INVESTMENT planning in the financial services sector is still being hampered by Brexit uncertainty, despite expectations of a return to growth in the coming months, a new study suggests.

Profits in the sector are set to “stabilise”, a survey by the CBI and PwC of almost 100 companies indicated.

Optimism rose just before last month’s General Election, at the fastest pace since the summer of 2015, the report found.

It said improvement was driven by investment management, insurance broking and general insurance, but was flat in banks and building societies.

Profits in the sector continued to fall at the quickest pace in a decade, according to the CBI and PwC research.

Rain Newton-Smith, the CBI’s chief economist, warned that Brexit “continues to drag on” investment plans.

She commented: “It’s great that optimism has risen following four-and-a-half years of dire sentiment, with financial services firms also suggesting that an end to falling business volumes and profitability may be in sight.

“However, the sector isn’t quite out of the woods yet. Against the backdrop of another fall in business and profits, Brexit uncertainty continues to drag on investment plans, and concerns over labour shortages have spiked.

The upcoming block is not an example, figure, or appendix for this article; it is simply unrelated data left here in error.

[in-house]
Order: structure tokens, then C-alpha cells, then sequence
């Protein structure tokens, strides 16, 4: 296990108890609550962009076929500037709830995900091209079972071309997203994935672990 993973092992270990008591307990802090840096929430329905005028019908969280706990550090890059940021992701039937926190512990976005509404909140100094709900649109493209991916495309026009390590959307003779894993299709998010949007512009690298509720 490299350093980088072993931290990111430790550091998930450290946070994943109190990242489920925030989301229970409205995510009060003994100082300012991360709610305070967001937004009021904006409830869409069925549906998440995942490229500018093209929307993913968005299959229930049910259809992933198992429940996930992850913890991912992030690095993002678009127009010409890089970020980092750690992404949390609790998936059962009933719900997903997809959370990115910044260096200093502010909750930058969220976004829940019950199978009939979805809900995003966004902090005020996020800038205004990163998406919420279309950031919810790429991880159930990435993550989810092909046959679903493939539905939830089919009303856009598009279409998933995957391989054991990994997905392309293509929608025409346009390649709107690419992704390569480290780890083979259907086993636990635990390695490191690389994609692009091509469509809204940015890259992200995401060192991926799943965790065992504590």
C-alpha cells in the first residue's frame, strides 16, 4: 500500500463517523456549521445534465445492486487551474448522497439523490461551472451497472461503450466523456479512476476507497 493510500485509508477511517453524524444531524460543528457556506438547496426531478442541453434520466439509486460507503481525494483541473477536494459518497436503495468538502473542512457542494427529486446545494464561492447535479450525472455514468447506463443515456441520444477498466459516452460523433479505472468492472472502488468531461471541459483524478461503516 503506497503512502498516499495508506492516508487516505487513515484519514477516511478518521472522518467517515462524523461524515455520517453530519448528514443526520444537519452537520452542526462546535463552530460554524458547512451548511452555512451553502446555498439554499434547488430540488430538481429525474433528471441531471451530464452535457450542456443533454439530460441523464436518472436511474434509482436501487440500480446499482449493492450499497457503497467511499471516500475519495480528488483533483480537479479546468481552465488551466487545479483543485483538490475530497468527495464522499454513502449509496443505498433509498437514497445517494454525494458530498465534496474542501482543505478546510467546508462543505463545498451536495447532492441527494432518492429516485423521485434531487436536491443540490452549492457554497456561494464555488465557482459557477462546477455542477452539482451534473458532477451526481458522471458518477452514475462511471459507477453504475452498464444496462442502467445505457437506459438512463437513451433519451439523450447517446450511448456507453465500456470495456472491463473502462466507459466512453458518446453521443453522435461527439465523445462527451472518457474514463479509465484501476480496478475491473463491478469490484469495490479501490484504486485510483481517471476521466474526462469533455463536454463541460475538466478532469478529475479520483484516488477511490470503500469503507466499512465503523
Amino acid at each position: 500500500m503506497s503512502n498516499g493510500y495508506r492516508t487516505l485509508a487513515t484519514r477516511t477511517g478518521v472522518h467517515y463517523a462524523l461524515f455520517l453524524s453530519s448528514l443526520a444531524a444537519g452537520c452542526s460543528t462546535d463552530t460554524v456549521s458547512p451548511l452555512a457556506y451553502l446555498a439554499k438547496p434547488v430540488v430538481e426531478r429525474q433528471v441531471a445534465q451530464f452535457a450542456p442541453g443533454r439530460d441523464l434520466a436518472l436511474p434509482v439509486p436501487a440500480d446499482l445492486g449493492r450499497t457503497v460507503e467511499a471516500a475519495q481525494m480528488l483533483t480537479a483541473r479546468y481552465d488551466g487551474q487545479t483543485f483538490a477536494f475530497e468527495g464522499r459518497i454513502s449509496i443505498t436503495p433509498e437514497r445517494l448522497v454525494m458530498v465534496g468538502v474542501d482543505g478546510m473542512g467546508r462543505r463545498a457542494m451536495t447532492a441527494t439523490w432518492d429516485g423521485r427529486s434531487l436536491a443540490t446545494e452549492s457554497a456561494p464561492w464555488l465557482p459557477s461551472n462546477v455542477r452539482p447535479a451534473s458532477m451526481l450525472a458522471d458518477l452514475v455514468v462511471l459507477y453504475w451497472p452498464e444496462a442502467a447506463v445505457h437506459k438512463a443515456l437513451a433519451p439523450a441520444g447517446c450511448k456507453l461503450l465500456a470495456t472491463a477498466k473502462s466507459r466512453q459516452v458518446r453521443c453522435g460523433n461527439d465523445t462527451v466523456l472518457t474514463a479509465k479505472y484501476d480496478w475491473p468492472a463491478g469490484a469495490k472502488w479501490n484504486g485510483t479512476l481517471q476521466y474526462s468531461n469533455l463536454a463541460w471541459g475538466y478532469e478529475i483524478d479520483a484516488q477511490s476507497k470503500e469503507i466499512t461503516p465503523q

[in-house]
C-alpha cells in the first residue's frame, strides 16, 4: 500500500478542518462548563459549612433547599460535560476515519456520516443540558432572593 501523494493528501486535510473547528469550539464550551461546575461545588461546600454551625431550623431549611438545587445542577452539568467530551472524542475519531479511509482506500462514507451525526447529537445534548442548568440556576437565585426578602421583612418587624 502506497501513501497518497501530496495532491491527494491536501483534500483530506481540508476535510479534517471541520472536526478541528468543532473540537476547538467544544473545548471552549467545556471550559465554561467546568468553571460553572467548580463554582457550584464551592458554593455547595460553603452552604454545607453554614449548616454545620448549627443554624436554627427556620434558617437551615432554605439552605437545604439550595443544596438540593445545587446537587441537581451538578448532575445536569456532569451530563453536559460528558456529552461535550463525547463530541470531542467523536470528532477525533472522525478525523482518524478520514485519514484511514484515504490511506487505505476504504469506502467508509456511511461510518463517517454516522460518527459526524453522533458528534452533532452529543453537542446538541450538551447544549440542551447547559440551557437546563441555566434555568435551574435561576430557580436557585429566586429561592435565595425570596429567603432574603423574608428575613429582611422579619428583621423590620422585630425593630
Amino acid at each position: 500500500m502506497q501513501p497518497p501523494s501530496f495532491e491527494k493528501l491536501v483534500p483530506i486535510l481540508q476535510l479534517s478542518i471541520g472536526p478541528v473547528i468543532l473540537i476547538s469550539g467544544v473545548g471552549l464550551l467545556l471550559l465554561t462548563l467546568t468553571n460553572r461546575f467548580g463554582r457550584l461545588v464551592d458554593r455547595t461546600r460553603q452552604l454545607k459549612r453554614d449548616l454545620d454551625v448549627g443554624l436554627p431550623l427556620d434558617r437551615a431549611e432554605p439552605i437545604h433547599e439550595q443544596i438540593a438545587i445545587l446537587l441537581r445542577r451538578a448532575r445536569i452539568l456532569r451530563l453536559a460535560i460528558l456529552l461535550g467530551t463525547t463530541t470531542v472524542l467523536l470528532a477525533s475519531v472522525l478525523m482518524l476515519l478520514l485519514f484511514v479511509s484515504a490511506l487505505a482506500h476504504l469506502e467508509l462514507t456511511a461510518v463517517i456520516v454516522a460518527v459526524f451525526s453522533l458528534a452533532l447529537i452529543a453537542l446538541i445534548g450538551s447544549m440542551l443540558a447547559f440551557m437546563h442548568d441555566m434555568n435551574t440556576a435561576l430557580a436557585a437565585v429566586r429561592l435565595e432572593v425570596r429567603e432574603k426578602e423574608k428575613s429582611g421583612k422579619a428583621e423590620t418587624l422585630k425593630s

“As the UK begins a new future outside the European Union, the Government must do everything it can to support and stimulate one of the UK’s most globally competitive sectors, so that expectations of an upturn can come to pass – both over the next quarter and beyond.”

Andrew Kail, head of financial services at PwC, added: “The stirrings of optimism represent a significant turnaround given the flat and falling optimism that has beset the past four years.

“An uptick in hiring, investment in systems, and better profit expectations for the first three months of the new year are driving the positivity in the sector, following the general election.

“However, this year in particular, firms will need 20/20 vision in order to maximise performance. Not least as there is still work needed to bring clarity on Brexit transitional arrangements.”